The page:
Snowy Mountains Overdose Report 2020

Penington Institute

Unintentional overdose deaths in regional NSW

Region 2004-2008 2009-2013 2014-2018
Sydney (Inner City) 138 150 176
Blacktown (Blacktown and Blacktown North)
30
52
70
Canterbury 31 26 39
Cronulla—Miranda— Caringbah
33
24
35
Manly 5 11 10
Parramatta 33 47 45
Newcastle 49 49 85
Hunter Valley (Upper and Lower Hunter)
20
28
38
Albury [for Wodonga, see the VIC table]
17
25
25
Broken Hill and Far West 4 6 17
Gosford 56 54 69
Coffs Harbour 17 31 46
Dubbo 10 17 30
Wollongong 32 42 62
Port Macquarie 14 14 39
Snowy Mountains 5 6 12
Tamworth—Gunnedah
7
18
26
Tweed Valley
16
34
35
Wagga Wagga
20
23
30
* Numbers of unintentional overdose deaths are aggregate totals for these five-year periods
# Where calculations are based on very low numbers (1–4), cells are randomised to protect confidentiality, therefore a percentage change cannot be calculated
Rate of unintentional overdose deaths per 100,000 population:
2008 2009 2010 2011 2012 2013 2014 2015 2016 2017 2018
Greater Sydney 5.4 5.8 5.5 5.6 5.1 5.9 6.2 6.9 6.5 7 6
Regional NSW 4.5 5.1 5.7 6.4 6.9 6.2 8.8 8.3 9.1 8.9 7.9
Main findings:
• In the five years between 2014 and 2018, 12 Snowy Mountains residents died of unintentional overdoses. This is six more than in the five years between 2009 and 2013.
• In 2018, 216 residents of regional NSW died of unintentional overdose, compared to 308 residents of Greater Sydney (there were a total of 524 unintentional overdose deaths across NSW).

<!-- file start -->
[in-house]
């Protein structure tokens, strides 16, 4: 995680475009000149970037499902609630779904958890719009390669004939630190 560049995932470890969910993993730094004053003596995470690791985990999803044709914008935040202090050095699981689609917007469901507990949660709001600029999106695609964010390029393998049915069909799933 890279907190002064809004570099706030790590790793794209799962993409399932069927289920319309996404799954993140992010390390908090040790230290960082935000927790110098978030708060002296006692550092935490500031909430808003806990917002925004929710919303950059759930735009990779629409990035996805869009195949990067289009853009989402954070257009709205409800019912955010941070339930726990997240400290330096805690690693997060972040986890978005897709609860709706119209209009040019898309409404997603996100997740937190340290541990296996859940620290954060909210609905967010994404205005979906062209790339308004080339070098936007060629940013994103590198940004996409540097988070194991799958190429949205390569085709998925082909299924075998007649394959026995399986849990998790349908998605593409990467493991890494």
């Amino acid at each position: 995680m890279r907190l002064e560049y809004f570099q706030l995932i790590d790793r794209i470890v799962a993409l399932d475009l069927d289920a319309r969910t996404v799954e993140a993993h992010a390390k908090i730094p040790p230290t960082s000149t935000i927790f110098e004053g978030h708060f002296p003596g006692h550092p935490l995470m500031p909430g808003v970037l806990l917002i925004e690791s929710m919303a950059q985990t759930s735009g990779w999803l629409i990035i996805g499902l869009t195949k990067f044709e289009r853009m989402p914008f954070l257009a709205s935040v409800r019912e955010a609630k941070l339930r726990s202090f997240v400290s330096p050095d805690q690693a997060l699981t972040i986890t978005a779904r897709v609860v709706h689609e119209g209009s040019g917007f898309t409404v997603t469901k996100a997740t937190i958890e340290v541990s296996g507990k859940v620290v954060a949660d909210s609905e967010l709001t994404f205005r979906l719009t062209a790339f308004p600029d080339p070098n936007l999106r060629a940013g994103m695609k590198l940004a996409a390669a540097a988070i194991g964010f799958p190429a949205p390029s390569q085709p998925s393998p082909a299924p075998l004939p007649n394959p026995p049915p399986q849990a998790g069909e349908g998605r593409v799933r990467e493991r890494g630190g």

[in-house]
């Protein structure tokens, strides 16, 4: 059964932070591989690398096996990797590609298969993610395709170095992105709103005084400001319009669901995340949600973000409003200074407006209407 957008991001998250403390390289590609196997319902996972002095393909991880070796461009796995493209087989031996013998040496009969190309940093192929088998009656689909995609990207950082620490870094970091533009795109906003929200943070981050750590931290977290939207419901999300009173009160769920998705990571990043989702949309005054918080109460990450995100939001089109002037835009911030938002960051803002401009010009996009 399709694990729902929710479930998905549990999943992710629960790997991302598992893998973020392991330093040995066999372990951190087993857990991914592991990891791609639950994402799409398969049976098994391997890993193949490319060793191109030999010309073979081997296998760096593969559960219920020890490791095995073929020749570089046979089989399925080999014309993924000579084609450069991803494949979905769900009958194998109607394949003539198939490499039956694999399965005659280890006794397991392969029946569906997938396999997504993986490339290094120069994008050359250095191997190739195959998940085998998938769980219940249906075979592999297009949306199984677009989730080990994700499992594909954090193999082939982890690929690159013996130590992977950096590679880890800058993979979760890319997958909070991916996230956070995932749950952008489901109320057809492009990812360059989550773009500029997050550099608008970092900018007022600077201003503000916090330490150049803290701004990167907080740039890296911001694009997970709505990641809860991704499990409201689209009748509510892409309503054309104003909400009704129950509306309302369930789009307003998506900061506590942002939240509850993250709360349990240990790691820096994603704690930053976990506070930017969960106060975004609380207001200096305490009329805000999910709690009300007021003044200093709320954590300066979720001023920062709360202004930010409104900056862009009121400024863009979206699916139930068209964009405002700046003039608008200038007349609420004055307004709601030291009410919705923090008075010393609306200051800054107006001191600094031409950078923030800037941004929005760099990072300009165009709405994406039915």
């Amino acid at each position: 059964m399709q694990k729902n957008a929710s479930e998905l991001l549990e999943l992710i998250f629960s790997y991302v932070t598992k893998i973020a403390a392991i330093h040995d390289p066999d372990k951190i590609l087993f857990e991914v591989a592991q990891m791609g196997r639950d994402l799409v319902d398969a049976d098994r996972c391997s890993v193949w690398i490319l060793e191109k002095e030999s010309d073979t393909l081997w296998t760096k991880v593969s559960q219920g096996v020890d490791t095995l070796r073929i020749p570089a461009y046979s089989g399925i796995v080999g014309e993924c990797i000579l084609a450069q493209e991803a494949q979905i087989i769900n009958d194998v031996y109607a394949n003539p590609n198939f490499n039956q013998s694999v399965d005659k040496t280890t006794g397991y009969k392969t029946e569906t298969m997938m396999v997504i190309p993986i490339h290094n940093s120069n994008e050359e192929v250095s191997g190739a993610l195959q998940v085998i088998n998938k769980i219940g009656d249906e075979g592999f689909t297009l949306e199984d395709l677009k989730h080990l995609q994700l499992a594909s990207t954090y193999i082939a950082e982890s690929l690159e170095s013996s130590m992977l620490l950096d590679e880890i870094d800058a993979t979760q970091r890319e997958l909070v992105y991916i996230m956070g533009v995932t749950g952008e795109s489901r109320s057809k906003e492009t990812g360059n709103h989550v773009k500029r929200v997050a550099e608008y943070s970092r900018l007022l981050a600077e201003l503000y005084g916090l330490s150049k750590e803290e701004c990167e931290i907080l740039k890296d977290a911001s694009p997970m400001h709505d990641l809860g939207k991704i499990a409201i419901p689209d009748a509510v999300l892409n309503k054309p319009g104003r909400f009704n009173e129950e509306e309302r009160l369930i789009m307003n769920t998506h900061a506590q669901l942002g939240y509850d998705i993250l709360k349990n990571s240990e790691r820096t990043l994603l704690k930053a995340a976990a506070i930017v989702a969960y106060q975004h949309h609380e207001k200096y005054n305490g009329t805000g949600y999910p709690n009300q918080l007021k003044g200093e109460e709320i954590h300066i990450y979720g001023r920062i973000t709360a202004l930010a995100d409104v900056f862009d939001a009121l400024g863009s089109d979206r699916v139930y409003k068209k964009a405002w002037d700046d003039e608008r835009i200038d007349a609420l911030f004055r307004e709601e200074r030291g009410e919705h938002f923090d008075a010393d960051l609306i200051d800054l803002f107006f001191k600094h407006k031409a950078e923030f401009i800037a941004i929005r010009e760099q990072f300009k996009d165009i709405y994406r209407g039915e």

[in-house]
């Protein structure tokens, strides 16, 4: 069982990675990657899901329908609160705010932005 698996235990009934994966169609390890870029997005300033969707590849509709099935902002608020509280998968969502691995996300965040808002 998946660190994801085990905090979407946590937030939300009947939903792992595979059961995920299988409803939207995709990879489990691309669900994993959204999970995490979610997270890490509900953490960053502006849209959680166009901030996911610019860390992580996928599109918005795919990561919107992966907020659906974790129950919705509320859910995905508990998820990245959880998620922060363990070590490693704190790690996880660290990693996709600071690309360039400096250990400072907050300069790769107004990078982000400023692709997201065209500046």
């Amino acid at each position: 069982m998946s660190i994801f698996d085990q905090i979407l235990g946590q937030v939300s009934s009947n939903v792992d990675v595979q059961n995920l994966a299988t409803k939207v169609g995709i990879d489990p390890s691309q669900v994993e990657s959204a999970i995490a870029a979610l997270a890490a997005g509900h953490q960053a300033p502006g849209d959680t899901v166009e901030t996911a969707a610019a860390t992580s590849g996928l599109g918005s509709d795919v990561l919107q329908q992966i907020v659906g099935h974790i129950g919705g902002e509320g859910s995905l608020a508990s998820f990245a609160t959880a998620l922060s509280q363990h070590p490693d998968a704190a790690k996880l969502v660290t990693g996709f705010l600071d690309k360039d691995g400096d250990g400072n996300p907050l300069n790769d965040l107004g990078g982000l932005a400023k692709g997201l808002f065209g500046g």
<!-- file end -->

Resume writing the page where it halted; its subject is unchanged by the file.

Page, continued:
• The rate of unintentional overdose deaths has been higher in regional NSW than Greater Sydney every year since 2010.
• 2018 marked the fifth consecutive year of 500+ unintentional overdose deaths in New South Wales. There have been 2,798 unintentional overdose deaths in NSW over that time.
As noted by Mr John Ryan, CEO of Penington Institute:
“In the five years between 2014 and 2018, there were 12 unintentional overdose deaths in the Snowy Mountains. That’s an unacceptably high number – and it’s 12 too many.”
“The data is clear: the overdose situation in the Snowy Mountains is worsening. People are suffering and dying unnecessarily and all levels of government and society are not doing enough to keep them safe.”
“This is Australia’s hidden health crisis. By releasing this Report with the most up-to-date data, we’re
looking to start a conversation, bring overdose out of the shadows and ultimately reduce harms.”
“Penington Institute is releasing this year’s Annual Overdose Report on International Overdose Awareness Day, the world’s largest annual campaign to end overdose, remember those who have died without stigma and acknowledge the grief of the family and friends left behind.”
“International Overdose Awareness Day was first observed in Melbourne in 2001. This year is the 20th IOAD and it is being recognised with events around the world, including local landmarks being lit purple in support of the campaign.”
About Penington Institute
Penington Institute connects lived experience and research to improve community safety in relation to drugs, including alcohol and pharmaceuticals.
https://www.penington.org.au/ https://www.overdoseday.com/
Note: more detail about the Statistical Area 3 (SA3) boundary can be found here. A map of all SA3 regions can be found here.
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